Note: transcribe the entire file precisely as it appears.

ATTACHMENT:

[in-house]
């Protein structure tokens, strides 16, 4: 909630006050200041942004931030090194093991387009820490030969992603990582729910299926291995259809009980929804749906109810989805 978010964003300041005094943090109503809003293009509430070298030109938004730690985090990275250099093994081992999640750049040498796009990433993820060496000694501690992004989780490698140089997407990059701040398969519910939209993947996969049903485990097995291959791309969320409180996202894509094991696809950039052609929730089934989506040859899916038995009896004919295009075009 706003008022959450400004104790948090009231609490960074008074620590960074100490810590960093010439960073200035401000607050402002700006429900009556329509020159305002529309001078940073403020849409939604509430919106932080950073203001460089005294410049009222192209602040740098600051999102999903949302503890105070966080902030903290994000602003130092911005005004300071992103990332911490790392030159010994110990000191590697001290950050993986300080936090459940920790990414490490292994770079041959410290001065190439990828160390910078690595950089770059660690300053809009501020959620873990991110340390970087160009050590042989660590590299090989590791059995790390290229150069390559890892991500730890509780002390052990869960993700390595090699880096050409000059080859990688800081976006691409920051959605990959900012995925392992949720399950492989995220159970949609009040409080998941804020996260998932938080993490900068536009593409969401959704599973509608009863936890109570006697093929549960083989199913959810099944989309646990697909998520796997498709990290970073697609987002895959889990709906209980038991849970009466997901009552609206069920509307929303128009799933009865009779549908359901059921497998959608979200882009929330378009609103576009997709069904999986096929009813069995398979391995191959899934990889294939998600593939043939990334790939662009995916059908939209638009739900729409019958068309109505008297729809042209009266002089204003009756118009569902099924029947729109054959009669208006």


[in-house]
């Protein structure tokens, strides 16, 4: 909630006050200041942004931030090194093991387009820490030969992603990582729910299926291995259809009980929804749906109810989805 978010964003300041005094943090109503809003293009509430070298030109938004730690985090990275250099093994081992999640750049040498796009990433993820060496000694501690992004989780490698140089997407990059701040398969519910939209993947996969049903485990097995291959791309969320409180996202894509094991696809950039052609929730089934989506040859899916038995009896004919295009075009 706003008022959450400004104790948090009231609490960074008074620590960074100490810590960093010439960073200035401000607050402002700006429900009556329509020159305002529309001078940073403020849409939604509430919106932080950073203001460089005294410049009222192209602040740098600051999102999903949302503890105070966080902030903290994000602003130092911005005004300071992103990332911490790392030159010994110990000191590697001290950050993986300080936090459940920790990414490490292994770079041959410290001065190439990828160390910078690595950089770059660690300053809009501020959620873990991110340390970087160009050590042989660590590299090989590791059995790390290229150069390559890892991500730890509780002390052990869960993700390595090699880096050409000059080859990688800081976006691409920051959605990959900012995925392992949720399950492989995220159970949609009040409080998941804020996260998932938080993490900068536009593409969401959704599973509608009863936890109570006697093929549960083989199913959810099944989309646990697909998520796997498709990290970073697609987002895959889990709906209980038991849970009466997901009552609206069920509307929303128009799933009865009779549908359901059921497998959608979200882009929330378009609103576009997709069904999986096929009813069995398979391995191959899934990889294939998600593939043939990334790939662009995916059908939209638009739900729409019958068309109505008297729809042209009266002089204003009756118009569902099924029947729109054959009669208006």